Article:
Ask the Hamiyan-e-Vajpayee
By Mohd. Zeyaul Haque
The BJP (and rest of the Sangh) has worked itself into a froth over the 5 percent reservation for Muslims as a whole in Andhra Pradesh. So, will the Hamiyan-e-Vajpayee, who came to us asking for Muslim electoral support to a "changed BJP," please tell us what had made them to conclude that this innately anti-Muslim party had undergone a sudden change of heart?
This piece is not a case for Muslim quota in jobs. Or education, for that matter. Nor is it a case against affirmative action, benefits of which are quite evident. How evident are such benefits can be seen from a casual remark by the late Bhagwan (later, Osho) Shri Rajnish. When somebody said that job quotas for Dalits and tribals were a waste, he observed, "You tie the hands and feet of somebody for 5,000 years, and one fine morning ask him to compete in a marathon against someone who has been practising the run everyday, all through these years".
What the Bhagwan-Osho was trying to suggest in his brilliant style forms the crux of the affirmative action debate. To explain, people who had been hobbled for decades and centuries (for whatever reasons) can’t be expected to compete with others unless the ground rules are changed, and they are helped to compete. This is why even a highly competitive nation like the US opted for affirmative action in a bid to bring forward the lagging parts of its society. And this is why the makers of our august Constitution opted for it. The idea is so simple that you don’t have to be an intellectual like Syed Shahabuddin to grasp it.
The Andhra Pradesh government’s stance is that Muslims as a class (as opposed to a religious group) have fallen behind, and require special assistance to catch up with the rest. This has incensed the BJP so much that they have branded it as an "anti-national" move. (They retain an exclusive copy right on patriotism and enjoy the self-acquired right to brand anyone or anything as anti-national.) Mr Atal Behari Vajpayee has gone to the absurd length of claiming that the Andhra government’s move will trigger an avalanche of religious conversions. Conversions? Yes, we heard it right–conversions. That’s exactly what Mr Vajpayee has said.
Mr Vajpayee thinks that to grab the benefit of 5 percent quota in jobs and educational institutions, Hindus would convert to Islam. In short, people who already are covered under a 46 percent quota in one way or the other would find it a more attractive proposition to rush for the 5 percent quota instead.
BJP spokesman VK Malhotra went a step further and brought in the long-dead Mr Jinnah and his Two-Nation theory. On July 19, in New Delhi he announced the beginning of a nationwide stir, appropriately called "anti-appeasement" campaign.
One wonders whether the Hamiyan-e-Vajpayee (supporters of Vajpayee) know all this. The Hamiyan, a small group of Muslim religious scholars and divines, had convinced simple-minded folk like this writer before the parliamentary polls that the BJP had buried its anti-Muslims hatchet. As most Muslims (even those who are not "good Muslims") can’t take the risk of their souls being marked for eternal damnation for the sin of challenging the ulama and assorted divines, nobody dared question the Hamiyan. Quite a few Muslims known to this writer not only voted for the BJP, but openly campaigned for it.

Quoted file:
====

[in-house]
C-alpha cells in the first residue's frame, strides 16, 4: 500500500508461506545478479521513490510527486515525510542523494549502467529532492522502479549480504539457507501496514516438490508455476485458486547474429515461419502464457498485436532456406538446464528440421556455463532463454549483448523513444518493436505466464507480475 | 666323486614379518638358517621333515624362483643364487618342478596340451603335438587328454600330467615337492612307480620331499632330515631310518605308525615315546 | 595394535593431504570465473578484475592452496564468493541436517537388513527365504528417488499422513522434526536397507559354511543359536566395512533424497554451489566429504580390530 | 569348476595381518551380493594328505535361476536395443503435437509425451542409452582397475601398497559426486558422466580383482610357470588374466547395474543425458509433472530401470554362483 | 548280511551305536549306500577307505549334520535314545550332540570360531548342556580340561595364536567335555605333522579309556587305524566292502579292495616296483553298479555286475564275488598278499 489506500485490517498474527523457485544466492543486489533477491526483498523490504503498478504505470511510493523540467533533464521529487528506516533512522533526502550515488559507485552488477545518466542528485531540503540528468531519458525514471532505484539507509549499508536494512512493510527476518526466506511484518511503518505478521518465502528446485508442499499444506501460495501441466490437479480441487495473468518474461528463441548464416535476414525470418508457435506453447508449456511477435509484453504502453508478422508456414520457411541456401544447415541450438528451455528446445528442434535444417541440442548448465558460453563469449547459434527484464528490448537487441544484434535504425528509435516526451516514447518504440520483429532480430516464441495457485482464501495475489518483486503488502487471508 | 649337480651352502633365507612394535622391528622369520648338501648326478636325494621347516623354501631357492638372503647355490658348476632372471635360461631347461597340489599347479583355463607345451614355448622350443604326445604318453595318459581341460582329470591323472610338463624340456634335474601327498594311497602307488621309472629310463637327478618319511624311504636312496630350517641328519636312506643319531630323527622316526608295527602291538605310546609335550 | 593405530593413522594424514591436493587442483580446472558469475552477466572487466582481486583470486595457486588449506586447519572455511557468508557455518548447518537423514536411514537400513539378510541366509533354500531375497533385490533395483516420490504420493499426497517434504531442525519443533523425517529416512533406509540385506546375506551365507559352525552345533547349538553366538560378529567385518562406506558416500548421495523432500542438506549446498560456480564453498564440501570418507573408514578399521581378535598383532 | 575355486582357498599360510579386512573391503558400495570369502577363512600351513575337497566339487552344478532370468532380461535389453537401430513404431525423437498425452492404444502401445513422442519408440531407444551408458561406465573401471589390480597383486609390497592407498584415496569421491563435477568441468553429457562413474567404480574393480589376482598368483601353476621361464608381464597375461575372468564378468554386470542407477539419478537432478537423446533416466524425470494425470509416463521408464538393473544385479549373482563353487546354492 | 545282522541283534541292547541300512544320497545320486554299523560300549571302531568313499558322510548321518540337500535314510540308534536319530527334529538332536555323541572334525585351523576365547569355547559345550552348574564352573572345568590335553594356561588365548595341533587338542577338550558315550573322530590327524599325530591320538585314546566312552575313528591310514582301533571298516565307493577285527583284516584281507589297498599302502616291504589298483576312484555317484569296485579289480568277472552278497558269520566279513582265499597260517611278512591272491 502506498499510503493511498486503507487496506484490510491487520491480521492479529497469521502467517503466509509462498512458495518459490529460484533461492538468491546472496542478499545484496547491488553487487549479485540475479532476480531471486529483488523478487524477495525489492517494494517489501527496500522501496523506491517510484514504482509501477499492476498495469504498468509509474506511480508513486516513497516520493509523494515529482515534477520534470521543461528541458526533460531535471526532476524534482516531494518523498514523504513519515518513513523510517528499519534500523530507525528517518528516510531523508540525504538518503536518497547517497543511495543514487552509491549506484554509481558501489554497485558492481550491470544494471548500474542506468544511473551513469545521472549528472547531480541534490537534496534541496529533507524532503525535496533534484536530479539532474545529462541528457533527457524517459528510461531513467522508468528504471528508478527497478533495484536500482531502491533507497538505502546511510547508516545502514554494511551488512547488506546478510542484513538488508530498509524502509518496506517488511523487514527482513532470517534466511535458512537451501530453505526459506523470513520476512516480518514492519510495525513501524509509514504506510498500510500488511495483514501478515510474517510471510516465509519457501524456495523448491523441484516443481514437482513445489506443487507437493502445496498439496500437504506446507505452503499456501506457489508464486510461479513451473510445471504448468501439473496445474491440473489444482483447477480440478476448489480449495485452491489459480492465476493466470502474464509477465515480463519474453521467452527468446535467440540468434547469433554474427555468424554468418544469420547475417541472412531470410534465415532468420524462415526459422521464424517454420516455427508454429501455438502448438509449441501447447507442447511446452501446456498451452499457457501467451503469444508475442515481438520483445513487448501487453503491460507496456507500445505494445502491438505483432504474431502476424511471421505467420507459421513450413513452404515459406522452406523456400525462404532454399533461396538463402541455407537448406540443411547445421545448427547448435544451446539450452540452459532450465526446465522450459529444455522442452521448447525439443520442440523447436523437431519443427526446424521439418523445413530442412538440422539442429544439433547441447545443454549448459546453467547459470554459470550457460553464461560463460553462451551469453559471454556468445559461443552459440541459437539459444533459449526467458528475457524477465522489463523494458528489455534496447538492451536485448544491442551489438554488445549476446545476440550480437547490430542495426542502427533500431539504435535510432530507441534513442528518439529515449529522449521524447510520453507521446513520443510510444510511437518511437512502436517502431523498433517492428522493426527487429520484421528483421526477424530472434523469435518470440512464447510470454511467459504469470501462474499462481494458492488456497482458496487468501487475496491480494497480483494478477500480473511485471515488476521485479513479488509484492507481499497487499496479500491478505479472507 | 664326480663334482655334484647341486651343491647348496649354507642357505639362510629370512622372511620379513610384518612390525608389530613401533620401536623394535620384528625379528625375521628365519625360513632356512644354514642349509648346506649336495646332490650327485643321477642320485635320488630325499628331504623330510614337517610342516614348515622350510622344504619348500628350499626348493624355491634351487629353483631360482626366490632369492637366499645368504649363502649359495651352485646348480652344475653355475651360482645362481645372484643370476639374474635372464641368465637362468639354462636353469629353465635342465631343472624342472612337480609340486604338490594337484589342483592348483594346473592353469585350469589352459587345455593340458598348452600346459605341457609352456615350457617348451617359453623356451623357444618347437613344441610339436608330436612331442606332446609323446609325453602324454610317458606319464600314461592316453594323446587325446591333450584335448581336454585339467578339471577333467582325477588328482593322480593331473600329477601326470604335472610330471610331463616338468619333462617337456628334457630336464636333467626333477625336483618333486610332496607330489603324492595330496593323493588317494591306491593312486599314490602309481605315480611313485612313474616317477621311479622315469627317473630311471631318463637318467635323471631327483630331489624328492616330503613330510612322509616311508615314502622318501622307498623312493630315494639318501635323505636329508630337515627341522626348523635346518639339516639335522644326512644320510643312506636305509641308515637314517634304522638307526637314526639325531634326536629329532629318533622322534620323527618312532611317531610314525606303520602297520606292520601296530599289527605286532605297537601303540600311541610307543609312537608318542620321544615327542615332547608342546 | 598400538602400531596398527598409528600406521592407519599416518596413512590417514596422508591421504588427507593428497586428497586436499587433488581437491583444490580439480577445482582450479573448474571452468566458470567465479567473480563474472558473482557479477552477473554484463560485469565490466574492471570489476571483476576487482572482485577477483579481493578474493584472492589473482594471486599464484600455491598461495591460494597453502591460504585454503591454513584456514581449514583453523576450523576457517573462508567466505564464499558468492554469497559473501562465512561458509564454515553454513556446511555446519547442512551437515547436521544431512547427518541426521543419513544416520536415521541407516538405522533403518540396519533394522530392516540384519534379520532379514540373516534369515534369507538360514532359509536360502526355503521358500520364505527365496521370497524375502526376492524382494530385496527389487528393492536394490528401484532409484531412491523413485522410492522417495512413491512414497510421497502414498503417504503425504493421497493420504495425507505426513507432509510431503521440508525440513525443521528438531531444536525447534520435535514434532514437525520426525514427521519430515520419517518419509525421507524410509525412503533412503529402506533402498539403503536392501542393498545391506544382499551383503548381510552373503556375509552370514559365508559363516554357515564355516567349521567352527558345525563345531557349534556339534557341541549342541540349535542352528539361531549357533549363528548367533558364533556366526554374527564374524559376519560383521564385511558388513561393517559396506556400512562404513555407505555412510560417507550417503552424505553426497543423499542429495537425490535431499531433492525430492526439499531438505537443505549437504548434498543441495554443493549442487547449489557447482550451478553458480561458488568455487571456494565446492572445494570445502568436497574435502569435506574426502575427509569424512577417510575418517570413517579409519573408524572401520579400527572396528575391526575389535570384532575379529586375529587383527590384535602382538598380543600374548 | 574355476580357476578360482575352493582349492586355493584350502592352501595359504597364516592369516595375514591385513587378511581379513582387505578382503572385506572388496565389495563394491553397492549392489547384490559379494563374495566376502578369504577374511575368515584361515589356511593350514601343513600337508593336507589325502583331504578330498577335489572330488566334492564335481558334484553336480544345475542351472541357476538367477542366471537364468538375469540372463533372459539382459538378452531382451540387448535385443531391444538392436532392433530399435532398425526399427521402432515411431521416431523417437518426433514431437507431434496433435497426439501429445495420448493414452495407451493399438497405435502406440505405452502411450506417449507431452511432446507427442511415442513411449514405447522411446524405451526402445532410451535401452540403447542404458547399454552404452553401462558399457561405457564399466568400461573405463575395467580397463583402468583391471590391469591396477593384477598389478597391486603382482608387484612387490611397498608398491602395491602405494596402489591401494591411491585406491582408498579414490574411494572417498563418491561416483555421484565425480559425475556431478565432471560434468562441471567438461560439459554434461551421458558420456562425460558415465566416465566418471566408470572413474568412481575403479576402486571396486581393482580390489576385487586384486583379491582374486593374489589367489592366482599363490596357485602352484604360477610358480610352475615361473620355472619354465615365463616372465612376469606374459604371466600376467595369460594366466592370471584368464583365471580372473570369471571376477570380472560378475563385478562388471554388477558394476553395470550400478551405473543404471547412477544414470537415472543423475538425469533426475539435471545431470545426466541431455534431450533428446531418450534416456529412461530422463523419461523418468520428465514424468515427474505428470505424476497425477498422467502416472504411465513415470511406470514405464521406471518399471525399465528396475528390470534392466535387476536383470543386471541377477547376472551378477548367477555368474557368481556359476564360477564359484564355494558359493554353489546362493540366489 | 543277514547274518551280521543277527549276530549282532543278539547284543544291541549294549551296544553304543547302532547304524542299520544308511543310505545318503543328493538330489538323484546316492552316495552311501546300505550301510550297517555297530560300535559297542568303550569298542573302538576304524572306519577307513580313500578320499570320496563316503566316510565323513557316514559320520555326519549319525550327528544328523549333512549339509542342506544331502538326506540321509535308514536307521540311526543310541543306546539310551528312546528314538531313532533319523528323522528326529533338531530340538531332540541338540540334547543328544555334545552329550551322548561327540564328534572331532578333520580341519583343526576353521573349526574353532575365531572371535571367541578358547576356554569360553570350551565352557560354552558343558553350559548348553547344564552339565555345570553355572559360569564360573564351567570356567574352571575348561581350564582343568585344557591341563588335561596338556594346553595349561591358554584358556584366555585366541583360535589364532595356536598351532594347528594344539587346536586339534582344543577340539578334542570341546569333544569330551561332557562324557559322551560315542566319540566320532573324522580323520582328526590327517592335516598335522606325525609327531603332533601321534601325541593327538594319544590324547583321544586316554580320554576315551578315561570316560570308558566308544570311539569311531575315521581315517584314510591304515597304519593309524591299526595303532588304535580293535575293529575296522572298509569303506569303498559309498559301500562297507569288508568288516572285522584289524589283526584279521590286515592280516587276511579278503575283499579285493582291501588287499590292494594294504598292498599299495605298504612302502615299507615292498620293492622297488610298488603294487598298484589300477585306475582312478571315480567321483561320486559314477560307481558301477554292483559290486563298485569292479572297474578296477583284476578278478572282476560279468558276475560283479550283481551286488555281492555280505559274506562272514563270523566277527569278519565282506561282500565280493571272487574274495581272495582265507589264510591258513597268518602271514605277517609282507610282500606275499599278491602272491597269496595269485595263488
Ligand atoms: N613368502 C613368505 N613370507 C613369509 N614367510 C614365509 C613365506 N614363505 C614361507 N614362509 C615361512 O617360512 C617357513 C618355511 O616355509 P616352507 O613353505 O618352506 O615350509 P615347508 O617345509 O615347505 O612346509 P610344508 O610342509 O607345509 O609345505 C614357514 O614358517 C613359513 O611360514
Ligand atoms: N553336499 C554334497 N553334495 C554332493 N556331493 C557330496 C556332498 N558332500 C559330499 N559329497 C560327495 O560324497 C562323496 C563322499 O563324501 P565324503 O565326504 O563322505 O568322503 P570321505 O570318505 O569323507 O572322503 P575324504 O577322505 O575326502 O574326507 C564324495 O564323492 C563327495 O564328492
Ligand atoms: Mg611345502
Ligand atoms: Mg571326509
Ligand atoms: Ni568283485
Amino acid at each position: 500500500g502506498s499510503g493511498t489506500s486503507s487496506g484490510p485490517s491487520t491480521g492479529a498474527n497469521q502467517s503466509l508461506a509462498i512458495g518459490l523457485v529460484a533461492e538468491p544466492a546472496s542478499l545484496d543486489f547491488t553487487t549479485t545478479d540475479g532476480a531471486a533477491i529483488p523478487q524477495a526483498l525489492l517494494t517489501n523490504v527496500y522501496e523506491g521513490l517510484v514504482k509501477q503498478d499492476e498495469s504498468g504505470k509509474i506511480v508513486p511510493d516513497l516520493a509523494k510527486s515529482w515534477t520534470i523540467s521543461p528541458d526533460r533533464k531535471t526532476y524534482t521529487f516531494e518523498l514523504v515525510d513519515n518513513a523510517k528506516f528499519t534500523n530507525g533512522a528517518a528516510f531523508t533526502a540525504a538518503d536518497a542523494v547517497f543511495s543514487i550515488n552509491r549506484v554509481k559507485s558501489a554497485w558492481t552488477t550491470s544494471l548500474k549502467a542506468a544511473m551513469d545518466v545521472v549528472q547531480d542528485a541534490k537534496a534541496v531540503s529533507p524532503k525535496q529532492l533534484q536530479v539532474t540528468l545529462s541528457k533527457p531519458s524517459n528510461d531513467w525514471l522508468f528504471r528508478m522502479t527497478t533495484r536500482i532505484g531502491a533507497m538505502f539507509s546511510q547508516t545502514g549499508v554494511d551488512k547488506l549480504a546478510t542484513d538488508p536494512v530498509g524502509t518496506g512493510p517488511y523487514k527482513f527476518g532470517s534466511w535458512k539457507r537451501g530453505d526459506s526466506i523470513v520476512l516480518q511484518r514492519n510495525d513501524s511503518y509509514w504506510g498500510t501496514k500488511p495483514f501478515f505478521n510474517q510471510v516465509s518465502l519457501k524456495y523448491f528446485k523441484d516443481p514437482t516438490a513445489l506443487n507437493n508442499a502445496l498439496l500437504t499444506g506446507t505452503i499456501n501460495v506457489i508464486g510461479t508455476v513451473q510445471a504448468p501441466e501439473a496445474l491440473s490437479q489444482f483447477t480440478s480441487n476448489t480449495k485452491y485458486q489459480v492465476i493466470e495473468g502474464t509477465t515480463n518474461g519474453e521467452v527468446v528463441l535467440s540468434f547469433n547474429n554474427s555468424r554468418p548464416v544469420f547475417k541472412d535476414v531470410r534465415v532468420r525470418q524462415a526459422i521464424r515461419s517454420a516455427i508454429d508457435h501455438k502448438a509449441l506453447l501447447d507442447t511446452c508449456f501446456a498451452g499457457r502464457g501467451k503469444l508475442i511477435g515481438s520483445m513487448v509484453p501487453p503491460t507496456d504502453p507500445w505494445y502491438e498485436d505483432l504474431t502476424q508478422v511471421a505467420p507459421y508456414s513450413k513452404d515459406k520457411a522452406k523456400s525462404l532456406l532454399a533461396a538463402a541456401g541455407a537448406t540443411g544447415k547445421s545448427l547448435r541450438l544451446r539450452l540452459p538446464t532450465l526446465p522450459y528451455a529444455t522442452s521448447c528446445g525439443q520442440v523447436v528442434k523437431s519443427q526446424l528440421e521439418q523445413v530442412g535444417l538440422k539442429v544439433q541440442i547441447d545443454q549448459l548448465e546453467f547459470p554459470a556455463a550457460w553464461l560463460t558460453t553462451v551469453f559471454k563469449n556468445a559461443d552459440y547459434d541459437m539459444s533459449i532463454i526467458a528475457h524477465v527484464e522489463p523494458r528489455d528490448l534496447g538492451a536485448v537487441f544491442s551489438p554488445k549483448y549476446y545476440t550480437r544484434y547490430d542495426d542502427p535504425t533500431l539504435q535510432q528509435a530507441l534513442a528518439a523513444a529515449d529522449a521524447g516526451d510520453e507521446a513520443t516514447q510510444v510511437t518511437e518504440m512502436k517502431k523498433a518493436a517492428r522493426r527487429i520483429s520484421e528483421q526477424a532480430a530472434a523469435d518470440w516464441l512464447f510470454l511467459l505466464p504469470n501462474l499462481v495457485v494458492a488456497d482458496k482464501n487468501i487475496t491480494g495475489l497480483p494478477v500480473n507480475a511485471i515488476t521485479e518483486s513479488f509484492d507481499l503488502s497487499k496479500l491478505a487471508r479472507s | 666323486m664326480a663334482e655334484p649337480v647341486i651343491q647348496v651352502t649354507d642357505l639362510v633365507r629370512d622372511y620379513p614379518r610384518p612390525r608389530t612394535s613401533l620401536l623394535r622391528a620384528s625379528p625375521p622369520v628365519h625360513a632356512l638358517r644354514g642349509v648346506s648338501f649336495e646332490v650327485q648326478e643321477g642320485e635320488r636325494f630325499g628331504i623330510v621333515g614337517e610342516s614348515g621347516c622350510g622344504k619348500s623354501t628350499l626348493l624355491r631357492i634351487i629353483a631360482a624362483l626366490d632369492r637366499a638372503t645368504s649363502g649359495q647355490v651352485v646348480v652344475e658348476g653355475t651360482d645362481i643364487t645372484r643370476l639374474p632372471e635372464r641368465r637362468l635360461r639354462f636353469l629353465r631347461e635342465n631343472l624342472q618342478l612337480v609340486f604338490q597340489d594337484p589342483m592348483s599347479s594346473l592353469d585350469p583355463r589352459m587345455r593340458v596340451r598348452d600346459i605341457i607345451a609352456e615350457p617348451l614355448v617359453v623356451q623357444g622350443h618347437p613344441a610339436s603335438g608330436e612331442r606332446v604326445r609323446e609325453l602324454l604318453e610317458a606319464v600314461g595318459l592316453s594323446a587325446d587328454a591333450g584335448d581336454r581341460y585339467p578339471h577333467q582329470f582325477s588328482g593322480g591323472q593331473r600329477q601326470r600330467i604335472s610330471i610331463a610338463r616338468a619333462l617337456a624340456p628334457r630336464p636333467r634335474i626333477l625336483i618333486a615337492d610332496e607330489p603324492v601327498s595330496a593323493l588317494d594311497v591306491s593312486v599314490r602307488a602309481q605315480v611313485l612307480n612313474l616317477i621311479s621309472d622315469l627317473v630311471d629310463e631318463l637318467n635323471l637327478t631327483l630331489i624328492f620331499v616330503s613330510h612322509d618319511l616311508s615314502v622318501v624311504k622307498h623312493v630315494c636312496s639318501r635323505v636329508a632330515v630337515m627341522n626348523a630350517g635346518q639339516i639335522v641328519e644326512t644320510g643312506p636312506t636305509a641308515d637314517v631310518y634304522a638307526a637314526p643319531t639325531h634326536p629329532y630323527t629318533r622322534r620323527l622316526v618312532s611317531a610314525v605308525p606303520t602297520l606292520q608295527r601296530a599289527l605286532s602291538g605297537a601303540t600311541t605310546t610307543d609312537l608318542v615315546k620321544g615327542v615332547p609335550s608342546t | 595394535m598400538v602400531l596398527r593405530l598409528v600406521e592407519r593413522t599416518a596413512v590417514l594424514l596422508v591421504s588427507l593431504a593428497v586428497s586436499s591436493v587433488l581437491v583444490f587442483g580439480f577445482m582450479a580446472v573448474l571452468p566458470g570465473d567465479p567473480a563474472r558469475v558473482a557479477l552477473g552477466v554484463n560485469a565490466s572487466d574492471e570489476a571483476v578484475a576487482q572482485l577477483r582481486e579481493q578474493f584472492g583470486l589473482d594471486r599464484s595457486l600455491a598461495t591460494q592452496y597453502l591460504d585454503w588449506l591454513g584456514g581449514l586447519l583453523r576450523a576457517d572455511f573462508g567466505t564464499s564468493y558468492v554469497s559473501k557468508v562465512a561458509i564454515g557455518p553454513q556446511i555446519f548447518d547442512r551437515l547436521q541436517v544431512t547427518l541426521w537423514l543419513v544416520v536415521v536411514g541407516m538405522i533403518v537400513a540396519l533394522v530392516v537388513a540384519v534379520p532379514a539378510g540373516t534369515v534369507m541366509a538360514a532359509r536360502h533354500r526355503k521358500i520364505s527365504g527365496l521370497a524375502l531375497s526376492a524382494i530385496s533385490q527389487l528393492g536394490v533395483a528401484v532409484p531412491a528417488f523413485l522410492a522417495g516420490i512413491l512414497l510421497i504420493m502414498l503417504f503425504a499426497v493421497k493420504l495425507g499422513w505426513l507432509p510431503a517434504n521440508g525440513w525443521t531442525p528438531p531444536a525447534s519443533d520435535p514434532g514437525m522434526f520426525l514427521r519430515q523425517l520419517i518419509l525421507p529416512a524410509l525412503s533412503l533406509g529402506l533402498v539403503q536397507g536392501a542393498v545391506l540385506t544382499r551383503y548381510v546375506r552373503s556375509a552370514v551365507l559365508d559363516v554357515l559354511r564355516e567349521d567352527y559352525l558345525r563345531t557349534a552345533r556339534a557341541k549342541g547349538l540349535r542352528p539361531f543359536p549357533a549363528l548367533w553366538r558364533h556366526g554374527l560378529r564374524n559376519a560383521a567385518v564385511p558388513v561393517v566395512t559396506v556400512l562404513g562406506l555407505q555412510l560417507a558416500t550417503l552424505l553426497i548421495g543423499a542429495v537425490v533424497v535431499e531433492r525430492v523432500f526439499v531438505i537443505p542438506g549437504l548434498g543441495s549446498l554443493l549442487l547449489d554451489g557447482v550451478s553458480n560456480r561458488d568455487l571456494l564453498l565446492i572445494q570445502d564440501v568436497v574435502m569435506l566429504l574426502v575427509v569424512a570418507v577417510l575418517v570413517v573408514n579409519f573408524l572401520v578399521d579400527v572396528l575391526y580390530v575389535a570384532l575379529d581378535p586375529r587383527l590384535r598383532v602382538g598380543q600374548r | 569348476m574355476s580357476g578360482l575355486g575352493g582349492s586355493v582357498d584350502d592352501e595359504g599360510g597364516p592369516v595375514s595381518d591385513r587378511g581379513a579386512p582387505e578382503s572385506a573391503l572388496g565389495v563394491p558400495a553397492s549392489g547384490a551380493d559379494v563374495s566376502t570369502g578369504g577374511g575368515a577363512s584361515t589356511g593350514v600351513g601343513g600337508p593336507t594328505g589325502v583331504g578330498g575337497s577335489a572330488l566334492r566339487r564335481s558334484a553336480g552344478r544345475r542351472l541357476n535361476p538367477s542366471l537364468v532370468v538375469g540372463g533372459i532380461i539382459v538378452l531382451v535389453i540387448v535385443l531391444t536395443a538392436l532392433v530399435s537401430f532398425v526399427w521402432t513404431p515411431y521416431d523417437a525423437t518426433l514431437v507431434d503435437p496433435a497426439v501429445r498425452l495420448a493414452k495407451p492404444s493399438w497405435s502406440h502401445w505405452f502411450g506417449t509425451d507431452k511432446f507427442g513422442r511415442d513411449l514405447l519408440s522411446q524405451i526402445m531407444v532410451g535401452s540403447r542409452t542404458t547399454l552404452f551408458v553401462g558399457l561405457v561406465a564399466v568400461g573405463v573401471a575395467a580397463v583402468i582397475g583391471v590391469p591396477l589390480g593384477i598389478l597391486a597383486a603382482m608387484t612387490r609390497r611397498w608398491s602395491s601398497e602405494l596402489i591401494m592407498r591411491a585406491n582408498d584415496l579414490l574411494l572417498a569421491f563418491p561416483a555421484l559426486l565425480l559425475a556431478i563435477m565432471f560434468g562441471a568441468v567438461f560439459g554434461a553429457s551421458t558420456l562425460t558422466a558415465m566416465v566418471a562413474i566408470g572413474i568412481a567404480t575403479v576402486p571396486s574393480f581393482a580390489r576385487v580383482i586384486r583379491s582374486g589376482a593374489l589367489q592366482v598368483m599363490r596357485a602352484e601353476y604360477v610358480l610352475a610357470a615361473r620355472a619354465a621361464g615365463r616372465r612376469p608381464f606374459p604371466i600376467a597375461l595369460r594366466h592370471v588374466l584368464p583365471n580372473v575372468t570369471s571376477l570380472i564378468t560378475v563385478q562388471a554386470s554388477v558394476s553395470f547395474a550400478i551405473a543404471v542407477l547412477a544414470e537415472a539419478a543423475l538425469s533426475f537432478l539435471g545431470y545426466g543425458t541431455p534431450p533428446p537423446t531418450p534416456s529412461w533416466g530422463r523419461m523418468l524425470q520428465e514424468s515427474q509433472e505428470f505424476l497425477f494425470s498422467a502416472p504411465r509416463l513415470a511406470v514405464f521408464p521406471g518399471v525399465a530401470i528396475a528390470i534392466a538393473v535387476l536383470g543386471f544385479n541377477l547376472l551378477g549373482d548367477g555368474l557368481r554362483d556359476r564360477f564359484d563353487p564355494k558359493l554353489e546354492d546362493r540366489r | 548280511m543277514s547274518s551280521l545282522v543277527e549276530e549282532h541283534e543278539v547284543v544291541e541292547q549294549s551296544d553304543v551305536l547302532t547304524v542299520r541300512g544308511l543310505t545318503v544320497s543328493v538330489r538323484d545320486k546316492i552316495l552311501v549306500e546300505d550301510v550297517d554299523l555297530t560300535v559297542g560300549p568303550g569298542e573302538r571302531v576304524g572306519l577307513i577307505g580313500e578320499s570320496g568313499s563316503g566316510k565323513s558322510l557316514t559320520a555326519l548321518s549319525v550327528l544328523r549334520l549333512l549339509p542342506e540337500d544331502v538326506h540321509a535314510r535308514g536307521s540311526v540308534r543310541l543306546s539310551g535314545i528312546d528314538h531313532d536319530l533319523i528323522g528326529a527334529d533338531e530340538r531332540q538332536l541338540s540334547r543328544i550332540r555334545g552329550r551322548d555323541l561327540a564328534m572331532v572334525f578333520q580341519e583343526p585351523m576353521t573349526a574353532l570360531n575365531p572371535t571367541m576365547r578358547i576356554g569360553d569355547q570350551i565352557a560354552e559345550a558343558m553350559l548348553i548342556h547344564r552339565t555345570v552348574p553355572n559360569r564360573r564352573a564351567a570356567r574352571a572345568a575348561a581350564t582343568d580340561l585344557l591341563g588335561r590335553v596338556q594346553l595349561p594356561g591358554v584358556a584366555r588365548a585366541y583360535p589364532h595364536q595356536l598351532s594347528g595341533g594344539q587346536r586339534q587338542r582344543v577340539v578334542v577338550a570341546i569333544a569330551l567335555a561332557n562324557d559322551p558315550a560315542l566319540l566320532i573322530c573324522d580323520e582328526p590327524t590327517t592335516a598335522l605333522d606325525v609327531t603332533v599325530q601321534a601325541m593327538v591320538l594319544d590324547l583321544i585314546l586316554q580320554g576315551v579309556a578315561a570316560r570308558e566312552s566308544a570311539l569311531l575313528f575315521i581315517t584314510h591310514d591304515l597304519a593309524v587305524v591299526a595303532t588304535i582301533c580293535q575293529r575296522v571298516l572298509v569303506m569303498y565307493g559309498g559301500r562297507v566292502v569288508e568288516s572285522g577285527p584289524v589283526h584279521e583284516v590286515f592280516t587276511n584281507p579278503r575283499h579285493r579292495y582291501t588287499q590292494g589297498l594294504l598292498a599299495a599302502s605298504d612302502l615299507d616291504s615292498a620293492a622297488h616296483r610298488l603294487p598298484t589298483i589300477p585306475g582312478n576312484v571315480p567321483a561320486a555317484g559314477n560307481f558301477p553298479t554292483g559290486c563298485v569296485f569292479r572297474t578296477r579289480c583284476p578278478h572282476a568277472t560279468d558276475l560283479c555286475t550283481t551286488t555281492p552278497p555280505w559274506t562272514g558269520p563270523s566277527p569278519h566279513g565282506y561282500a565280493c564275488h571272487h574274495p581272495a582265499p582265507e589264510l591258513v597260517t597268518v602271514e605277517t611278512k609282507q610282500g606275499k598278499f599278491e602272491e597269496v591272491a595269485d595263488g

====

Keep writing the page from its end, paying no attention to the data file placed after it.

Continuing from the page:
Now that the old weapons are being brought out from the Sangh armoury, we know that nothing had really changed. Mr Jinnah is back with a bang. So is the Two-Nation theory. It would not be too long before Mr Narendra Modi gets back to this "Mian Musharraf" refrain of his election campaign. His Mian Musharraf is a metaphor for Indian Muslims, who do not deserve even the refugee camps because "they turn them into child-producing factories". And yes, the appeasement bogey too is back after five years.
Mr Modi’s ideal, Dr Praveen Todgadia, has gone a step further, saying this paltry 5 percent quota is the beginning of "yet another Pakistan". Incidentally, the initiative for the quota did not come from the present government, but from the Telugu Desam government of Chandrababu Naidu, a BJP ally in the erstwhile NDA government at the Centre. When the BJP was heading the ruling coalition it did not find it fit to oppose Mr Naidu. The present Andhra government is responsible only for issuing an order.
That such provisions are already there in states like neighbouring Tamil Nadu and Kerala does not bother BJP too much. Nor are they impressed by the results of an official study that showed Andhra Muslims were in dire straits and needed special measures to be pulled out of the abysmal conditions.
It is interesting to note that even the BJP leadership is admitting what has already been confirmed by the National Sample Survey Organisation, New Delhi’s prestigious Institute of Applied Economic Research and every other organisation of some consequence: that Muslims have been left behind in every respect. Bihar’s BJP leader Sushil Modi – who resembles the Gujarat CM not only in his surname and beard, but in deeply held political beliefs as well – too, admits that Muslim have become extremely backward. Only after this admission does Modi assert that he would fight against the Andhra government order. Sadly, one of the leading lights of the Hamiyan, Maulana Waheeduddin Khan, does not admit even this much.
To assuage fears stoked by the BJP, the Andhra Pradesh chief minister explained on July 26 that the five percent quota was meant not for all Muslims, but for the needy among them. This is what it should be, and no Muslims is going to dispute it. Meanwhile, the Andhra Pradesh High Court has stayed the implementation of the GO on a petition by a Sangh functionary.
All said and done, now let us return to the original question: What had made the Hamiyan-e-Vajpayee draw the conclusion that the BJP leopard had changed its spots?
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